Unlucky 13

Oh dear… It could be the end of the Internet as we know it, and I’m not even joking. That bunch of idiotic imbeciles in Brussels have overwhelmingly voted for ratifying Article 13 of the new European Copyright Law provisions, which as anyone with any degree of common sense will grasp will have completely the opposite effect to that intended. It’s a law designed to protect intellectual property and creativity, which will actually have the effect of stifling creativity before its conception. Its also the thin end of the wedge as far as I’m concerned that clearly demonstrates that in today’s ‘democratic’ societies, it’s certainly not the populace who run the show, neither is it the politicians: It’s the faceless, self-serving, multinational business concerns that are calling the shots and who have the puppet politicians in the palm of their sweaty, money grabbing hands.

In broad terms, for those not in the know, Article 13 – should it become law – will require all but the smallest of companies that host or facilitate the upload of user-created content onto any web based platform, to actively screen and police such content to prevent copyright infringement from taking place. On the face of it, that may sound reasonable, however what Article 13 fails to acknowledge is that there is no technology currently extant, or likely to be any time soon, capable of curating and accurately identifying such content across the vast spectrum of possible media types in use, and that whatever solutions are available or would eventually be developed are going to be prohibitively expensive to all but the very richest of companies. (Who are, unsurprisingly, at the forefront of the driving force behind the legislation).

In the simplest turns, a company with a market value in the trillions, such as Amazon and Alphabet, are not really going to particularly struggle with the new requirements, indeed they’ll take it as an opportunity to extend their portfolio of services and make even more obscene piles of cash, but smaller companies i.e. everyone else, including Linden Lab are simply never going to have the capability to comply.

So, what would be the potential options for Linden Lab, should Article 13 become law?

  • Do nothing. Clearly they’re not going to do this, but if I was running the show, that’s exactly what I’d do, because it’s going to take years before even the first case is successfully prosecuted and all the legal wranglings are going to be sorted out. I bet the lawyers are rubbing their hands over the legal status of, for example, an object that is non-copyrighted in the country of upload origin, but which is copyright in Europe, being uploaded to the Canadian servers of an American company being prosecuted by an EU member state! (And let’s not even think about how Brexit would come into play). Why not just sit tight and wait until there’s no option other than compliance – which could be decades down the line? C’mon Labbies, where’s your Maverick spirit… Show us you’ve got the cojones!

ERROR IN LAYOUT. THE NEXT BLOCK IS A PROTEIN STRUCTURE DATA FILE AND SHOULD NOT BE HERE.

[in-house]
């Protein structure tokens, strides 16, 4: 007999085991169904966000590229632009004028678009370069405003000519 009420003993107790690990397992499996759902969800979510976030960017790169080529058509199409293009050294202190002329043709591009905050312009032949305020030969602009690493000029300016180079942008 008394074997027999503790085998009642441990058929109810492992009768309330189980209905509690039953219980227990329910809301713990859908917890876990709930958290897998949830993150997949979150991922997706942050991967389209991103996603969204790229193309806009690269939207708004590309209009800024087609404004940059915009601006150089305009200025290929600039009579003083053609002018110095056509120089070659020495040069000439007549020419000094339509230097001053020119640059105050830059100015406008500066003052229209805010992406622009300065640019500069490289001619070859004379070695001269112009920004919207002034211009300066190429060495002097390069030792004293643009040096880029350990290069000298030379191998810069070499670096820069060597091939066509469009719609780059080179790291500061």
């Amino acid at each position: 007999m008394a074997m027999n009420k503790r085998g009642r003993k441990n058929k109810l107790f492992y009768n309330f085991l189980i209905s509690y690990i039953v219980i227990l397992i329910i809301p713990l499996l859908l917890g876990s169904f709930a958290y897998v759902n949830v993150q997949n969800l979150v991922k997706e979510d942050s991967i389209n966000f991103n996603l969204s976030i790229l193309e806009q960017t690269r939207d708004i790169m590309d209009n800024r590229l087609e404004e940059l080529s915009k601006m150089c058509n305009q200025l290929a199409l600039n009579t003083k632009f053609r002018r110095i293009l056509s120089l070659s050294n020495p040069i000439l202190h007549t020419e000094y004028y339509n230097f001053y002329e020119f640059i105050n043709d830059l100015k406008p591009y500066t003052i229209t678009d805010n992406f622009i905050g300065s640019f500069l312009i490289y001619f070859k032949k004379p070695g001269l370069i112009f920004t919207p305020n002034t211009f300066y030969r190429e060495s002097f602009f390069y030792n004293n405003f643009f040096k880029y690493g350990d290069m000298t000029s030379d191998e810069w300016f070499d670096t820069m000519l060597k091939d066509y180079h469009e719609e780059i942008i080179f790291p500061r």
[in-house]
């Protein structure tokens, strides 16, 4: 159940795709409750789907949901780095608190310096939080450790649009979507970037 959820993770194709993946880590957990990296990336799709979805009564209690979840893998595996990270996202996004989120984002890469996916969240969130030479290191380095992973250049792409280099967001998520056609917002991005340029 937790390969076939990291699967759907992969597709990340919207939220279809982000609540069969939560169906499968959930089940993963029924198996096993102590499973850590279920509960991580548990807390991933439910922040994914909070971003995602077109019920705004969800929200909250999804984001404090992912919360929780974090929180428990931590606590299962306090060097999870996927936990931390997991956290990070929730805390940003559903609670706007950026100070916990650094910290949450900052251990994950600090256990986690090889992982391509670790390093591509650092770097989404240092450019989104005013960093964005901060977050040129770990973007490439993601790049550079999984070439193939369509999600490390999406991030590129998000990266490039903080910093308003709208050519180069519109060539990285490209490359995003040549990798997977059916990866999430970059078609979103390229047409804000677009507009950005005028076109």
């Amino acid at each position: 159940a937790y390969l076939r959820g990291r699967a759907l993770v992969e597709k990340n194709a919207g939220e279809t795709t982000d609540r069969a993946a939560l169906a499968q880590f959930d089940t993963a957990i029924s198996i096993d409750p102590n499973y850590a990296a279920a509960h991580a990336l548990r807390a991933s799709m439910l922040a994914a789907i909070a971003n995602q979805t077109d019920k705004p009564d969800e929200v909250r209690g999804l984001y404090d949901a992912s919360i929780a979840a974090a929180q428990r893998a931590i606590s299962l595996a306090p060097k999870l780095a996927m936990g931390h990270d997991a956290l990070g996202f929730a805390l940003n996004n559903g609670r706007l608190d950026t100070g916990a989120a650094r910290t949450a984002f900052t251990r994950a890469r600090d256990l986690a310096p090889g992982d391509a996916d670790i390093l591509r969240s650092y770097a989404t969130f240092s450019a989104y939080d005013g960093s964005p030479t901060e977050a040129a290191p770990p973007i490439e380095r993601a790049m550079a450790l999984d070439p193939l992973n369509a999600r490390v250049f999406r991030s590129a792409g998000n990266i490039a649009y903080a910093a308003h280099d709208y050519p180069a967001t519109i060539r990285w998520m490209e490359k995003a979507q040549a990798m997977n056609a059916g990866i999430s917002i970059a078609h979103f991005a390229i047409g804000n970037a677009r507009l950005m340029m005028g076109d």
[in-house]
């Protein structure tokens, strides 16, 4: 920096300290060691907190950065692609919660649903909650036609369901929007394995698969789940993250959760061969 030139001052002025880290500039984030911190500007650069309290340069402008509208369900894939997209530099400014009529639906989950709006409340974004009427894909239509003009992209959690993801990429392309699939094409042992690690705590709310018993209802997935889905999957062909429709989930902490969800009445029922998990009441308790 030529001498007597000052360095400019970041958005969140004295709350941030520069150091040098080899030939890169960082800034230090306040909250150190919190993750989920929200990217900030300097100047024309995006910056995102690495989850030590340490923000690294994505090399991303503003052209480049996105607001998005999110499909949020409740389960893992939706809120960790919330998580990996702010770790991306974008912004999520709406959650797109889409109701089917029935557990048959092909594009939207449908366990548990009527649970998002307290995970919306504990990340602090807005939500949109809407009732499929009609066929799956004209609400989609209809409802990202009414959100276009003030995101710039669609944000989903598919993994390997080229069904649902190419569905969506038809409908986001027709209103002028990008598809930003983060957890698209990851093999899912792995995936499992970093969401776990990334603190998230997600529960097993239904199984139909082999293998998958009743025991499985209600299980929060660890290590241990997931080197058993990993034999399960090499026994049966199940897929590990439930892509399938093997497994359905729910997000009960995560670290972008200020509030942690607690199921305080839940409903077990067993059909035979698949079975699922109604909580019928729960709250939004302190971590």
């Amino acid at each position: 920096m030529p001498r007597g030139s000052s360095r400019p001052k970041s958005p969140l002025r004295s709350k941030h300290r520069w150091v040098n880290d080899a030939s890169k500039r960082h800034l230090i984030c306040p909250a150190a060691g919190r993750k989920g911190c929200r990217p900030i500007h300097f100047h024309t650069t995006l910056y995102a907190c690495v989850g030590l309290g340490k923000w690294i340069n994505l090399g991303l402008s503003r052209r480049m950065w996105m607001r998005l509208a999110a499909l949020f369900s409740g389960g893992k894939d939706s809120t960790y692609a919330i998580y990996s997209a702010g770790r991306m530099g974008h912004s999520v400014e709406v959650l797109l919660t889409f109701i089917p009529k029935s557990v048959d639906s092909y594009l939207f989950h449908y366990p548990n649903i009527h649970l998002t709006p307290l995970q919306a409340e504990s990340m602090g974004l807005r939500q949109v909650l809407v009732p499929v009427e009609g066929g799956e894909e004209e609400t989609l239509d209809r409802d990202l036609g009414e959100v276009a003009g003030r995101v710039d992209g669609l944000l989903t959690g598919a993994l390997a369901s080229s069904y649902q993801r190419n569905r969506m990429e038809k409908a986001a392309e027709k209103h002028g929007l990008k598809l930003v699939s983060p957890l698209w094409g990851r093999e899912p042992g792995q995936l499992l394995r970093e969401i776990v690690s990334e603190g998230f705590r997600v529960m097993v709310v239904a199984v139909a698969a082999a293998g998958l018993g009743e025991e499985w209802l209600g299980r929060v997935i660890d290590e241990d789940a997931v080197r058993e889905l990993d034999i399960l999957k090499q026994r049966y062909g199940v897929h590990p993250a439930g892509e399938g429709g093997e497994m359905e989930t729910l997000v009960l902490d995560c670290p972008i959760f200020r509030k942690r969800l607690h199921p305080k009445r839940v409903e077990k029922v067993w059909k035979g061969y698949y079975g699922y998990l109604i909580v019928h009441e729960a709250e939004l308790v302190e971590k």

• Stop all user uploads. Again, they’re not going to do this, although in the short term they might feel they have no option (assuming they don’t have the cojones mentioned above). Simply put, they’re not going to have the capability or resources to police user uploads as per Article 13 – hell, they can’t even manage it now! So, if you can’t police it, then take away any need to do so. Obviously, for a world that is created almost entirely from user-created content, this is slow suicide and probably not the best business decision to be making, but we are talking about LL here!
  • Inworld creation tools only. Imagine if the Lab had a billion bucks just hanging about doing nothing, and a whole heap of uber-talented developers with oodles of time on their hands. They could then quite happily create inworld versions of Photoshop, Maya, Blender, Cakewalk and so on, so that creators could only create original work, and negating any need to upload anything created from external copyright material with third party software. However I’m guessing the Lab don’t have any of those spare pre-requisites knocking about in Battery Street for this to ever happen, so it won’t.
  • A tried and tested solution. What if the Lindens just forced everyone who wanted to upload any content complete a little copyright quiz before they were allowed to do so? ‘Cause that really worked for mesh, didn’t it?
  • The only viable option. What will happen, of course, is that Linden Lab will simply be forced to do what almost every other company permitting EU users to upload content will have to do… Bite the bullet and stump up the cash to buy into whatever service the Alphabet/Google/Amazon/Microsoft giants will be selling to handle those uploads. It won’t be cheap, and that may well have an impact on the end users in SL, but what choice really do the Lab have?

It’s a sad day for the internet, let’s just hope it doesn’t come to that.

As for us bloggers, we’ll be clobbered by it too – and worse. It’s a double-whammy for us poor souls who will also have to deal with the fallout from Article 11 which, believe me, will reduce the integrity of any information we can link to, to a level of mere fantasy and conjecture. Then we can all strut around barking about fake news, like the idiot tangerine… Only in the future, it’ll be true.

Poor old Tim Berners-Lee would be spinning in his… Oh wait, he’s not dead yet (bet he wishes he was!)

s. x

The ladder starts to clatter
With a fear of height, down, height
Wire in a fire, represent the seven games
And a government for hire and a combat site
REM – Its The End Of The World As We Know It (And I Feel Fine)

 

This entry was posted in Builder's bum, Philosophicalisticality, Rants, RL, SL. Bookmark the permalink.

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